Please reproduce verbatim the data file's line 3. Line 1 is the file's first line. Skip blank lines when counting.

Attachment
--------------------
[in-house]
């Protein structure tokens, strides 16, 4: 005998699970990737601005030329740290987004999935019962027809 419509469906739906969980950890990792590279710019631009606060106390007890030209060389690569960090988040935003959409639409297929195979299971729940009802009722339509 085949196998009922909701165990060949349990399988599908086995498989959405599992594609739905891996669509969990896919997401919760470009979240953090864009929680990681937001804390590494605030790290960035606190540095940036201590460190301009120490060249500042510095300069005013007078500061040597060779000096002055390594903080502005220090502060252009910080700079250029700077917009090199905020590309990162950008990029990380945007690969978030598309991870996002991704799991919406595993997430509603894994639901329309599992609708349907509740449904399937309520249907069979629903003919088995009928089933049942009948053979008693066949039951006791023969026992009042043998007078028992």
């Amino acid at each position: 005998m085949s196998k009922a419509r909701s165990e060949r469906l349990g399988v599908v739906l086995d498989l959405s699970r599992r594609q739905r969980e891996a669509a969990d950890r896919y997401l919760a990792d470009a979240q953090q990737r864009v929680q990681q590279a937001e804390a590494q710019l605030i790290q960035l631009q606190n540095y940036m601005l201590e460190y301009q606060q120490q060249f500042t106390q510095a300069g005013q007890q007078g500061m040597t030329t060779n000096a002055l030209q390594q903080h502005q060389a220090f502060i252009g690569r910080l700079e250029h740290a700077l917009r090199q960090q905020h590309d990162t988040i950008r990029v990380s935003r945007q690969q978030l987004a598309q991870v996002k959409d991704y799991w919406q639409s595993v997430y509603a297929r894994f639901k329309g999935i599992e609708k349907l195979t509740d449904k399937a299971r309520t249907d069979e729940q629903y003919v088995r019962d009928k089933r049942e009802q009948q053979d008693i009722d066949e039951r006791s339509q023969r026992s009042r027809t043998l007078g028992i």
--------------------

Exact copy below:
């Amino acid at each position: 005998m085949s196998k009922a419509r909701s165990e060949r469906l349990g399988v599908v739906l086995d498989l959405s699970r599992r594609q739905r969980e891996a669509a969990d950890r896919y997401l919760a990792d470009a979240q953090q990737r864009v929680q990681q590279a937001e804390a590494q710019l605030i790290q960035l631009q606190n540095y940036m601005l201590e460190y301009q606060q120490q060249f500042t106390q510095a300069g005013q007890q007078g500061m040597t030329t060779n000096a002055l030209q390594q903080h502005q060389a220090f502060i252009g690569r910080l700079e250029h740290a700077l917009r090199q960090q905020h590309d990162t988040i950008r990029v990380s935003r945007q690969q978030l987004a598309q991870v996002k959409d991704y799991w919406q639409s595993v997430y509603a297929r894994f639901k329309g999935i599992e609708k349907l195979t509740d449904k399937a299971r309520t249907d069979e729940q629903y003919v088995r019962d009928k089933r049942e009802q009948q053979d008693i009722d066949e039951r006791s339509q023969r026992s009042r027809t043998l007078g028992i």